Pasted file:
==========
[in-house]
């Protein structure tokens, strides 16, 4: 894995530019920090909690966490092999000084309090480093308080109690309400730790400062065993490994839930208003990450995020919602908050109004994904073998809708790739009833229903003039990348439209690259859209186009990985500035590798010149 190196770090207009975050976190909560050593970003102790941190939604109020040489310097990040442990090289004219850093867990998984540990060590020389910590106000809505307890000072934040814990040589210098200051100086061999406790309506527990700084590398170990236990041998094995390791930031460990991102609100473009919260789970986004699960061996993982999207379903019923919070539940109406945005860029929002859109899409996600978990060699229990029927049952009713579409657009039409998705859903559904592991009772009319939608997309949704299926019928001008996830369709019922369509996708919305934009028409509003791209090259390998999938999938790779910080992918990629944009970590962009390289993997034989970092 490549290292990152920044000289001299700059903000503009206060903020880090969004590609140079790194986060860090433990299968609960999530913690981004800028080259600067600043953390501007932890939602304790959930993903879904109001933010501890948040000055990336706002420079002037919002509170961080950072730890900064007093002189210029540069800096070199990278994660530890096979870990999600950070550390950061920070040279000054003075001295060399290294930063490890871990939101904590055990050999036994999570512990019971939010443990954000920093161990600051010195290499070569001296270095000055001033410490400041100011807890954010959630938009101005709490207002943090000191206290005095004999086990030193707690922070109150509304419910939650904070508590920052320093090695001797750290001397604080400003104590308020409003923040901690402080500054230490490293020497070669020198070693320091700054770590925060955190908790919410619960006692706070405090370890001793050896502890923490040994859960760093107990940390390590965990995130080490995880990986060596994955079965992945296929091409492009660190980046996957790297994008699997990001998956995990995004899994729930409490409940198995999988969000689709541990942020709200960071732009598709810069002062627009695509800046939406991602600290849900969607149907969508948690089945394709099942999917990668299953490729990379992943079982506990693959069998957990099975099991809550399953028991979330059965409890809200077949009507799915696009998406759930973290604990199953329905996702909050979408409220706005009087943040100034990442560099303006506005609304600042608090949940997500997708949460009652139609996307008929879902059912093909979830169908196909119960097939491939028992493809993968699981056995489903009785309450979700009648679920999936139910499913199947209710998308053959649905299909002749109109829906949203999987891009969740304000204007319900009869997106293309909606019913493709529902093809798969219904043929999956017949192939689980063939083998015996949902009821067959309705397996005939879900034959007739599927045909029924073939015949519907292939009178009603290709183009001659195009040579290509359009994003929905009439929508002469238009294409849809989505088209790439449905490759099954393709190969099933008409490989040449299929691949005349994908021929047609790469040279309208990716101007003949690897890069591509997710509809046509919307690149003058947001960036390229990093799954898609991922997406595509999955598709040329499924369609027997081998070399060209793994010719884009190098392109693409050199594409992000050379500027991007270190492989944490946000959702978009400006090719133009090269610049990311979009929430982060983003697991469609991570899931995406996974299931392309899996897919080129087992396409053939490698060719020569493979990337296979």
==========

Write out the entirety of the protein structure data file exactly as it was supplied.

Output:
[in-house]
């Protein structure tokens, strides 16, 4: 894995530019920090909690966490092999000084309090480093308080109690309400730790400062065993490994839930208003990450995020919602908050109004994904073998809708790739009833229903003039990348439209690259859209186009990985500035590798010149 190196770090207009975050976190909560050593970003102790941190939604109020040489310097990040442990090289004219850093867990998984540990060590020389910590106000809505307890000072934040814990040589210098200051100086061999406790309506527990700084590398170990236990041998094995390791930031460990991102609100473009919260789970986004699960061996993982999207379903019923919070539940109406945005860029929002859109899409996600978990060699229990029927049952009713579409657009039409998705859903559904592991009772009319939608997309949704299926019928001008996830369709019922369509996708919305934009028409509003791209090259390998999938999938790779910080992918990629944009970590962009390289993997034989970092 490549290292990152920044000289001299700059903000503009206060903020880090969004590609140079790194986060860090433990299968609960999530913690981004800028080259600067600043953390501007932890939602304790959930993903879904109001933010501890948040000055990336706002420079002037919002509170961080950072730890900064007093002189210029540069800096070199990278994660530890096979870990999600950070550390950061920070040279000054003075001295060399290294930063490890871990939101904590055990050999036994999570512990019971939010443990954000920093161990600051010195290499070569001296270095000055001033410490400041100011807890954010959630938009101005709490207002943090000191206290005095004999086990030193707690922070109150509304419910939650904070508590920052320093090695001797750290001397604080400003104590308020409003923040901690402080500054230490490293020497070669020198070693320091700054770590925060955190908790919410619960006692706070405090370890001793050896502890923490040994859960760093107990940390390590965990995130080490995880990986060596994955079965992945296929091409492009660190980046996957790297994008699997990001998956995990995004899994729930409490409940198995999988969000689709541990942020709200960071732009598709810069002062627009695509800046939406991602600290849900969607149907969508948690089945394709099942999917990668299953490729990379992943079982506990693959069998957990099975099991809550399953028991979330059965409890809200077949009507799915696009998406759930973290604990199953329905996702909050979408409220706005009087943040100034990442560099303006506005609304600042608090949940997500997708949460009652139609996307008929879902059912093909979830169908196909119960097939491939028992493809993968699981056995489903009785309450979700009648679920999936139910499913199947209710998308053959649905299909002749109109829906949203999987891009969740304000204007319900009869997106293309909606019913493709529902093809798969219904043929999956017949192939689980063939083998015996949902009821067959309705397996005939879900034959007739599927045909029924073939015949519907292939009178009603290709183009001659195009040579290509359009994003929905009439929508002469238009294409849809989505088209790439449905490759099954393709190969099933008409490989040449299929691949005349994908021929047609790469040279309208990716101007003949690897890069591509997710509809046509919307690149003058947001960036390229990093799954898609991922997406595509999955598709040329499924369609027997081998070399060209793994010719884009190098392109693409050199594409992000050379500027991007270190492989944490946000959702978009400006090719133009090269610049990311979009929430982060983003697991469609991570899931995406996974299931392309899996897919080129087992396409053939490698060719020569493979990337296979």